Brautigan and my continuing obsession

Ok, I now have revised copies of my introduction and first chapter on Brautigan up. Hoping these are now ok and I can move on to gender, postmodernism and time. It’s been a long weekend…

…but I’ve broken up the work with a few dips into my current obsession:


Hahah, I sneaked that in didn’t I? I told you I wouldn’t shut up easily. That one reminds me a lot of Radiohead.



A nice busking version of Christmas in Adventure Parks. I like it. Nice and lo-fi. He’s got a great voice though…



And is it just me or is this very Placeboesque?




[mey-nee-uh, meyn-yuh]


1. Excessive excitement or enthusiasm; craze: The country has a mania for soccer.
2. Psychiatry: manic disorder.

My personality is about as far as you can get from manic. I don’t mean by that that I don’t enjoy things, but my enthusiasm is almost always contained. There are, however, two exceptions to this. The first is gambling. I don’t gamble, or rather, I don’t gamble very often. The reason why is that I can become quite cavalier about it. I chase losses like an idiot. I’ve never lost a significant amount of money – not a ‘month’s rent’ or ‘food for the kids’ amount – but I have gone somewhere with a budget of say a tenner and thanks to the glories of chip and pin technology walked out forty or fifty pounds worse off. And then comes the sick-in-the-stomach feeling when I think what I could have done with that £50 instead of blowing it in the heat of the moment.

The second exception is music. I have these episodes every so often where I discover an album or a new band and I become quite literally obsessive about them. Not in a teeny-bopper, let’s chase the Beatles around parked cars type of way. But what I will do is relegate every other CD I own to the rack in the living room and I’ll listen to my new find over and over and over. I’ll seek out every bit of information I can find on the band in question. I’ll bang on about them to anyone who will listen. It’s quite tiresome really. Luckily, it only happens every now and again. The last one was about seven years back. John Frusciante (the guitar player from The Red Hot Chilli Peppers in case you don’t know who he is) started releasing some solo material. He played right into my hands. I bought the first record and loved it, then found out he planned to release one per month (YES, one PER MONTH) for the better part of a year. Needless to say, I bought them all. I listened to them until they were almost worn out. I bored everyone I know to tears. And although I’m not really a Springsteen fan, for god’s sake don’t mention Darkness on the Edge of Town to me because you’ll find yourself slipping into a coma – I am really that enamoured with that one album. And all the outtakes from that album. And the history behind that album. You get the idea…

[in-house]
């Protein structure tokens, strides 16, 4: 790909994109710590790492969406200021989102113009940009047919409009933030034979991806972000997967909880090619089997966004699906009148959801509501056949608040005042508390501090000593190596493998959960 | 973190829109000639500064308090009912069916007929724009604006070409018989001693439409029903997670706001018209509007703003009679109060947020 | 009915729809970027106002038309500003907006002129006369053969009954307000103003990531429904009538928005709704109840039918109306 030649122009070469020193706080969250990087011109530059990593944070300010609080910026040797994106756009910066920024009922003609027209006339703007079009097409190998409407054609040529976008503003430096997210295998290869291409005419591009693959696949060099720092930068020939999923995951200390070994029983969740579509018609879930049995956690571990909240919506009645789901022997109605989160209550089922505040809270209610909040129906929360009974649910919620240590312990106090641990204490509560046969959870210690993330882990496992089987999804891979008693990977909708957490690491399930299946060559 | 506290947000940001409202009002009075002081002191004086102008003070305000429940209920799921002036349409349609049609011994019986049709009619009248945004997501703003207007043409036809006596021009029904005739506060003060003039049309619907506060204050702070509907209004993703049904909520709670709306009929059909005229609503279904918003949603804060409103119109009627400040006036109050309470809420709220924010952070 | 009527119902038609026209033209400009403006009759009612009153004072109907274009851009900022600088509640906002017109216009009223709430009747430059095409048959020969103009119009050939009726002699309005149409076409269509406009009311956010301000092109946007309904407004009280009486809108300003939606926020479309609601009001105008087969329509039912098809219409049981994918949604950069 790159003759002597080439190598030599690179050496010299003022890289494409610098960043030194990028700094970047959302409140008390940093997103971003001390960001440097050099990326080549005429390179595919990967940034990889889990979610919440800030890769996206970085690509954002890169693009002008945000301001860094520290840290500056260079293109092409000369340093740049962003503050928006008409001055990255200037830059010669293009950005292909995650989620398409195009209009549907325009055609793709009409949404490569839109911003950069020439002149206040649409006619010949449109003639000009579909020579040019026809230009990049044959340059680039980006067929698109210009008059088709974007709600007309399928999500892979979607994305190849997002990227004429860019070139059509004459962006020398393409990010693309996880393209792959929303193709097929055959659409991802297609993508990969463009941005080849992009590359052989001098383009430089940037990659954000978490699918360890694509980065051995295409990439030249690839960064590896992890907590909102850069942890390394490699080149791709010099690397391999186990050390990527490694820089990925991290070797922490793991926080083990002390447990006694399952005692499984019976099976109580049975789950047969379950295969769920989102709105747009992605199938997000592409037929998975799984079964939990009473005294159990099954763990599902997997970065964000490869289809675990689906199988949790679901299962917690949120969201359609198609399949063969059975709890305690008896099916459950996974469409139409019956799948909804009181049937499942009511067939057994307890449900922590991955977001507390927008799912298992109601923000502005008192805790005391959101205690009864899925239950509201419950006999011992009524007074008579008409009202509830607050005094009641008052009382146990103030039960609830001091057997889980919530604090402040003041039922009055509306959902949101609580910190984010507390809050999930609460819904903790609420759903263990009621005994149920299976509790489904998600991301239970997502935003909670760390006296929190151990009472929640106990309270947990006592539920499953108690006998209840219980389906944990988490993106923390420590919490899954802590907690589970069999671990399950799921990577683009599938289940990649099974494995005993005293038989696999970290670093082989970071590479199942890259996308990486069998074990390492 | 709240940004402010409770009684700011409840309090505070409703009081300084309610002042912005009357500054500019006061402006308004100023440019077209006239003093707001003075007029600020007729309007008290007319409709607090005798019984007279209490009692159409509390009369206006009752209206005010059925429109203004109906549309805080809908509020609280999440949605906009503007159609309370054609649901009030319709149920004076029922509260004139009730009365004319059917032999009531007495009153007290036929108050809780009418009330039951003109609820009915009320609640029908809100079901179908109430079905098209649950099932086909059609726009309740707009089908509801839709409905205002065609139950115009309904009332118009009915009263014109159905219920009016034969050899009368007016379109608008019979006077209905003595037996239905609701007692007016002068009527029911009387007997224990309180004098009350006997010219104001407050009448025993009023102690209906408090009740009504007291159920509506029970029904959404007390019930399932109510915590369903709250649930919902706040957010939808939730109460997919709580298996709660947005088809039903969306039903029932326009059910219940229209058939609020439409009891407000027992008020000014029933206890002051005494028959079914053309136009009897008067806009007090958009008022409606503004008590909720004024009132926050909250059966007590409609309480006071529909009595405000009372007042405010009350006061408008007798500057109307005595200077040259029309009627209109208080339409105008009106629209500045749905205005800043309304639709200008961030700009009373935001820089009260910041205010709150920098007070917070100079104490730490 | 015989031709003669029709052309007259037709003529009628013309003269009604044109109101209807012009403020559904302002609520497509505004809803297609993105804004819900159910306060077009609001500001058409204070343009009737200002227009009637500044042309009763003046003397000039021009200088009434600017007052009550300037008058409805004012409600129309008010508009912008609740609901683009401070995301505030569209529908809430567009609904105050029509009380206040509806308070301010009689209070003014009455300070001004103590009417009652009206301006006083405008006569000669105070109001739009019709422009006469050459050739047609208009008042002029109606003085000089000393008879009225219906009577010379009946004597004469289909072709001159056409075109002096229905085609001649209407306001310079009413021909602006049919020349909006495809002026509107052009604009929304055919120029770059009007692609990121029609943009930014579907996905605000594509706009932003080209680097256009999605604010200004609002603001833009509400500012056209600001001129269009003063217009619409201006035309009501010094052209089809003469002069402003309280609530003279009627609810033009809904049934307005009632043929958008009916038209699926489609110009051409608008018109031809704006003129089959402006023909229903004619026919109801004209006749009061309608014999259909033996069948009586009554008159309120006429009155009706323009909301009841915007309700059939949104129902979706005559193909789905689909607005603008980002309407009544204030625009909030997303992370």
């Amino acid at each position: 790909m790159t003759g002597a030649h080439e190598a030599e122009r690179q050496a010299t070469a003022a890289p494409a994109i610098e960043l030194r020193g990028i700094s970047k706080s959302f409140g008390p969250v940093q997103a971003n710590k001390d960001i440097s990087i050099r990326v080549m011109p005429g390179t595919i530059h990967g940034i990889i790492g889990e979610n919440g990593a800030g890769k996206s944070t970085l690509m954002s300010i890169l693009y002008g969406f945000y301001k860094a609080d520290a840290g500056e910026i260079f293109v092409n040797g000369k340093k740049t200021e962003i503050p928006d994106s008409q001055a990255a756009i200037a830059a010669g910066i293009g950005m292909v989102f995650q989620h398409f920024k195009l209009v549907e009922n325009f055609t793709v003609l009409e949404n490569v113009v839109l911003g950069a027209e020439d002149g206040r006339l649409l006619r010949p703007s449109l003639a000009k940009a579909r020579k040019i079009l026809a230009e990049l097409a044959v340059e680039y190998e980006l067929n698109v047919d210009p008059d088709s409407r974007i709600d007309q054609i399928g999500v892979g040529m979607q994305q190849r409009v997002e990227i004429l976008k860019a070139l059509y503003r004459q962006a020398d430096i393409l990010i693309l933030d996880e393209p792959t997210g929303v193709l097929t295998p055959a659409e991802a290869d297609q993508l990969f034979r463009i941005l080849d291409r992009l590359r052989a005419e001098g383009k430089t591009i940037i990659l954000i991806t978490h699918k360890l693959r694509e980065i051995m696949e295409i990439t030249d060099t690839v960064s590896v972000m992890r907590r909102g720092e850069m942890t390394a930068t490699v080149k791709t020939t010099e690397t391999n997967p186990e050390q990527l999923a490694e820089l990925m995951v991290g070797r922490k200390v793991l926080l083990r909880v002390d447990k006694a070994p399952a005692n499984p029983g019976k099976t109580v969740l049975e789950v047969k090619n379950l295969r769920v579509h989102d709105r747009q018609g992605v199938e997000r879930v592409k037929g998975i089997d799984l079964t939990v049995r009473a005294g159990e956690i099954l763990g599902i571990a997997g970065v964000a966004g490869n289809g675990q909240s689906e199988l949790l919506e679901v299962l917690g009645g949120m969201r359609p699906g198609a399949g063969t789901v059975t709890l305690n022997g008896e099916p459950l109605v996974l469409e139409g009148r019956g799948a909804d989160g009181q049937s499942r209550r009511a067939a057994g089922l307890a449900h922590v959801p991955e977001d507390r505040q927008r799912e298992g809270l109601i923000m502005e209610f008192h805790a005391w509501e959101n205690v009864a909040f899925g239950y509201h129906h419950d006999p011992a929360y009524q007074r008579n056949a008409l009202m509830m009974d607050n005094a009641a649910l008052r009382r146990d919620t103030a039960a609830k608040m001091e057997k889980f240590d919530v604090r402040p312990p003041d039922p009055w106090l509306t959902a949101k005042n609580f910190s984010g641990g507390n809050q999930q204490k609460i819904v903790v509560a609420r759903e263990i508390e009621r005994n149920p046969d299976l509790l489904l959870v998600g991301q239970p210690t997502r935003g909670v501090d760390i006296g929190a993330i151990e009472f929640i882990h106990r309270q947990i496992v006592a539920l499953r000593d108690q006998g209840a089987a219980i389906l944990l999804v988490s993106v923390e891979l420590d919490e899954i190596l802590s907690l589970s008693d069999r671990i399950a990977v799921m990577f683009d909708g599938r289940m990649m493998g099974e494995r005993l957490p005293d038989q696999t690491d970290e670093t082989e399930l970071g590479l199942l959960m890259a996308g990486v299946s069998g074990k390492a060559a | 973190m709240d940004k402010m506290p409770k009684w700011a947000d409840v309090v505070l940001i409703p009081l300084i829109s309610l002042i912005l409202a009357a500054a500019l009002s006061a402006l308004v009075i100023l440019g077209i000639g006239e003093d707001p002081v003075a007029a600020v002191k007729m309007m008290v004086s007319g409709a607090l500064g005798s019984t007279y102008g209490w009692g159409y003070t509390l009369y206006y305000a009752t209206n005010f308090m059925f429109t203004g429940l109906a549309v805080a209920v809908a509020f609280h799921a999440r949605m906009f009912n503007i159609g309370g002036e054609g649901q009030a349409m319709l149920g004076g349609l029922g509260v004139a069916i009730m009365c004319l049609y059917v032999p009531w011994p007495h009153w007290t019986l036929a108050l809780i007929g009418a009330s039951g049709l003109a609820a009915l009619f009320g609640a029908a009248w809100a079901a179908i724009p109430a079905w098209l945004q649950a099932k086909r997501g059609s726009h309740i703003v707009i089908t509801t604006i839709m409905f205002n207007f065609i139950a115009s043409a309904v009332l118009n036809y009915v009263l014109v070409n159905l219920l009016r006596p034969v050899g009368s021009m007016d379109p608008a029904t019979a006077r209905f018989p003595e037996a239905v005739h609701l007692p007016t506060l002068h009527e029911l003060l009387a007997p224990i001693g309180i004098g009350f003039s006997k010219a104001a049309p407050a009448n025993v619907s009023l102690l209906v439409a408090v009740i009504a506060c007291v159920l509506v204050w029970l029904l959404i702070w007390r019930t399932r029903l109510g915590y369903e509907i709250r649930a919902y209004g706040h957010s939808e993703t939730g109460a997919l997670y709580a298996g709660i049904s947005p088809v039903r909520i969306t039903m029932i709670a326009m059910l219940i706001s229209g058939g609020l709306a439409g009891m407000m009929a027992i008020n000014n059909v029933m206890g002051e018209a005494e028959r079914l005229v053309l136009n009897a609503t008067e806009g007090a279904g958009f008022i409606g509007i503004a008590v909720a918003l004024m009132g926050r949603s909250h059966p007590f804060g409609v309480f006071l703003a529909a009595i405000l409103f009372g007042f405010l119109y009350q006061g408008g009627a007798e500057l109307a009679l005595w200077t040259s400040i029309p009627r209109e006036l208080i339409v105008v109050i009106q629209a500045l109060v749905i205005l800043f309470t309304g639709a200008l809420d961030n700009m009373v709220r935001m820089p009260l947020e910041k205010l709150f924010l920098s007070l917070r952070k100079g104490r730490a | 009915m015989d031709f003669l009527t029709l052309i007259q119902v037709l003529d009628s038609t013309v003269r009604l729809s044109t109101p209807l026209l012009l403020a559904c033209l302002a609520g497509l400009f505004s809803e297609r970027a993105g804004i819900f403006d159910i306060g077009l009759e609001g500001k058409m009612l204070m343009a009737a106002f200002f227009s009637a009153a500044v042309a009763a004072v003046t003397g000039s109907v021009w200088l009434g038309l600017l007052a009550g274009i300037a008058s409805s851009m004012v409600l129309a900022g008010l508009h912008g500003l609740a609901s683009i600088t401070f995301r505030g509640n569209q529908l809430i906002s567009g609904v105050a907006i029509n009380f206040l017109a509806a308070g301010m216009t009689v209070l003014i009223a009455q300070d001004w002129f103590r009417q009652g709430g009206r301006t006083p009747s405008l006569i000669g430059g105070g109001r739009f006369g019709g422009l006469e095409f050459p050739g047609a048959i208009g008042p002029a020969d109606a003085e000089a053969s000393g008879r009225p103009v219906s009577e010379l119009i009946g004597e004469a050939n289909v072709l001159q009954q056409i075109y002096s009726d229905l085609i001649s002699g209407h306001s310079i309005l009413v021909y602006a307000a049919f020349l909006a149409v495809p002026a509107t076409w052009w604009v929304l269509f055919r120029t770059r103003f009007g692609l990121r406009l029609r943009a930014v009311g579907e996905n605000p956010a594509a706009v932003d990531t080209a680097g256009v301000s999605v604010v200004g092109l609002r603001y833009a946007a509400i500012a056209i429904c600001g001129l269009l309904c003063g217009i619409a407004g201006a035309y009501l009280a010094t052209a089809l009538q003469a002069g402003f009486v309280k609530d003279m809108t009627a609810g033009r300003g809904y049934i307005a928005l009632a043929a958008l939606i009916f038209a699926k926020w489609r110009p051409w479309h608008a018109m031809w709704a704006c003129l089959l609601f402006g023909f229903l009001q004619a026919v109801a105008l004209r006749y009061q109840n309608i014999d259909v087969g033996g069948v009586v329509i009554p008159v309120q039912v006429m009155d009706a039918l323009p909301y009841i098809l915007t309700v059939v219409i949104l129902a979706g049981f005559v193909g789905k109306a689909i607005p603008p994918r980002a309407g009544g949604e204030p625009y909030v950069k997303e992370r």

Anyway, it’s starting to happen again. I reviewed this album by a new German band called Get Well Soon for Amazon Vine about three years ago. I loved it at the time, I thought it was great. But something must have derailed my usual descent into obsession because I then kind of forgot about them. However, I was looking back over my Amazon reviews the other day and my review for their first album was obviously there in amongst them. I dragged the CD out, blew the dust off it and stuck it on in the car. It’s just as marvellous now as it was back then. Then I made my first mistake – I googled them. Found they had two more albums out. Found they had a free EP to download. You can see where this is going, right?

I didn’t have a Blog when Frusciante mania hit. Unfortunately for you, I now do. Because I’m going to hijack it today with this:

And this…

And even this…

Be warned, I may be bugging you about these guys a bit more over the next week or two. I apologise in advance. Then I’m on holiday for a fortnight so it might burn itself out.

You could help me actually, give me a hand to get over it. You could tell me you think they’re alright, or even that you might buy one of their records, or at least download their free live EP which is available here. Who knows, I might then consider my unbridled enthusiasm to have served a purpose and then may actually be able to shut up about it all and move on with the rest of my life…

Psychedelia and me

It occurs to me I might be becoming a bit of a grumpy old bastard. I spent Friday talking about books I don’t like and have tonight just thrown a book across the room in frustration. It could be a classic case of displacement: the weather’s a bit shit, work is pissing me off, I’ve only had one day off in a year and we’re having some trouble with neighbours at the moment. I mean, don’t get me wrong, I know how hard it is to write. God knows how hard it is to write something that is regarded as great – I obviously don’t know anything about that. And by expressing a dislike for something I’m not in a million years trying to suggest I’m better than these other writers were. Not at all. Jesus, I’d probably slap myself around the head if I ever got that egoistical. I just think it’s right to be honest and to try to show why you feel the way you do about things.